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Titolo:
PSYCHOTROPIC DRUG-INDUCED SEXUAL FUNCTION DISORDERS - DIAGNOSIS, INCIDENCE AND MANAGEMENT
Autore:
CLAYTON DO; SHEN WW;
Indirizzi:
ST LOUIS UNIV,SCH MED,DEPT PSYCHIAT ST LOUIS MO 63104 ST LOUIS UNIV,SCH MED,DEPT PSYCHIAT ST LOUIS MO 63104
Titolo Testata:
Drug safety
fascicolo: 4, volume: 19, anno: 1998,
pagine: 299 - 312
SICI:
0114-5916(1998)19:4<299:PDSFD->2.0.ZU;2-D
Fonte:
ISI
Lingua:
ENG
Soggetto:
FLUVOXAMINE-INDUCED ANORGASMIA; SEROTONIN REUPTAKE INHIBITORS; PREMATURE EJACULATION; FEMALE ORGASM; DOUBLE-BLIND; ANTIDEPRESSANT MEDICATION; FLUOXETINE TREATMENT; PAROXETINE TREATMENT; BULIMIA-NERVOSA; DYSFUNCTION;
Tipo documento:
Review
Natura:
Periodico
Settore Disciplinare:
Science Citation Index Expanded
Science Citation Index Expanded
Science Citation Index Expanded
Citazioni:
109
Recensione:
Indirizzi per estratti:
Citazione:
D.O. Clayton e W.W. Shen, "PSYCHOTROPIC DRUG-INDUCED SEXUAL FUNCTION DISORDERS - DIAGNOSIS, INCIDENCE AND MANAGEMENT", Drug safety, 19(4), 1998, pp. 299-312

Abstract

The human sexual response can be divided into 3 phases: desire (libido), excitement (arousal) and orgasm. The fourth edition of the Diagnostic and Statistical Manual of Mental Disorders (DSM-IV) classifies sexual disorders into 4 categories: (i) primary; (ii) general medical condition-related; (iii) substance-induced; and (iv) 'not otherwise specified' sexual dysfunctions. Each of the 4 DSM-nr categories has disorders in all 3 sexual phases. Substance-induced sexual dysfunctions are caused by the use of either substances of abuse [alcohol (ethanol), amphetamines, cocaine, opioids or sedatives/hypnotics/anxiolytics], or prescription medications which include psychotropic drugs. Patients withpsychiatric difficulties tend to experience more frequent sexual function disturbances. The literature provides more than anecdotal evidence that psychotropic drugs can induce sexual function disorders in the epidemiologically vulnerable population of psychiatric patients. Sexual dysfunctions caused by psychotropic drugs can be divided into 2 groups: sexual inhibition (inhibited desire, inhibited arousal and inhibited orgasm) and increased sexual function disorders (increased sexual desire, priapism and premature ejaculation). The diagnosis of psychotropic drug-induced sexual function disorders is easy if the psychiatristis sensitive to the existence of these adverse effects. This mostly involves careful history taking, although several questionnaires have been developed for reliable and valid quantification of sexual functioning. Diagnosis is usually established if the sexual function disordersdevelop when the patient is receiving a psychotropic drug and then disappear when the offending drug is discontinued. The management of psychotropic-drug induced sexual inhibition can be divided into 6 steps: inform the patient about the possibility of sexual inhibition occurring before prescribing a psychotropic agent; wait for remission or tolerance of sexual inhibition; reduce the dosage of the psychotropic drug;switch the medication to one less likely to cause sexual inhibition; if possible, adjust the concomitant nonpsychotropic drugs; and add various pharmacological agents to the existing psychotropic drug to treatthe sexual inhibition. Physicians should take sexual histories as a routine practice when prescribing psychotropic drugs. Through careful management and patience on the part of both the patient and the physician, psychotropic drug-induced sexual function disorders can be improved so that the patient's compliance with medication and quality of lifecan be optimised.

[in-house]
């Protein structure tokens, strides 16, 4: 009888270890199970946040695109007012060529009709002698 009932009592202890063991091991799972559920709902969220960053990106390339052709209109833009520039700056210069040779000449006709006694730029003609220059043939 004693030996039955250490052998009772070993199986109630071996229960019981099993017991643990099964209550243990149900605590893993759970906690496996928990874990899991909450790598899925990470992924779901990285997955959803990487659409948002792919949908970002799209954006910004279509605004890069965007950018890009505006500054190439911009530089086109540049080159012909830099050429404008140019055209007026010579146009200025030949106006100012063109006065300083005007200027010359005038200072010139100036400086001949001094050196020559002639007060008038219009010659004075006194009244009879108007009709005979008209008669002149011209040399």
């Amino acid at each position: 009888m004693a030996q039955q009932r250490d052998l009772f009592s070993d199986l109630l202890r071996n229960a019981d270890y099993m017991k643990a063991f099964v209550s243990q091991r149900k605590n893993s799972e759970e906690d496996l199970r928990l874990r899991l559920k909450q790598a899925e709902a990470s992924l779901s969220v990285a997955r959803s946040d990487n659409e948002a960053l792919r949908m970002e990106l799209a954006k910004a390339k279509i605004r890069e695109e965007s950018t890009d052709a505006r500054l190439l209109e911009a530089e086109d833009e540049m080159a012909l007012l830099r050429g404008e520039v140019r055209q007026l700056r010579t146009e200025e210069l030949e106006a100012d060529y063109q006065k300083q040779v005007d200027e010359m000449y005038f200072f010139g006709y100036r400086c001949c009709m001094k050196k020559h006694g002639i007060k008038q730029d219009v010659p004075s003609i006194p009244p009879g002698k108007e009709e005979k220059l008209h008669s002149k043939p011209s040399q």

ASDD Area Sistemi Dipartimentali e Documentali, Università di Bologna, Catalogo delle riviste ed altri periodici
Documento generato il 10/07/20 alle ore 08:44:13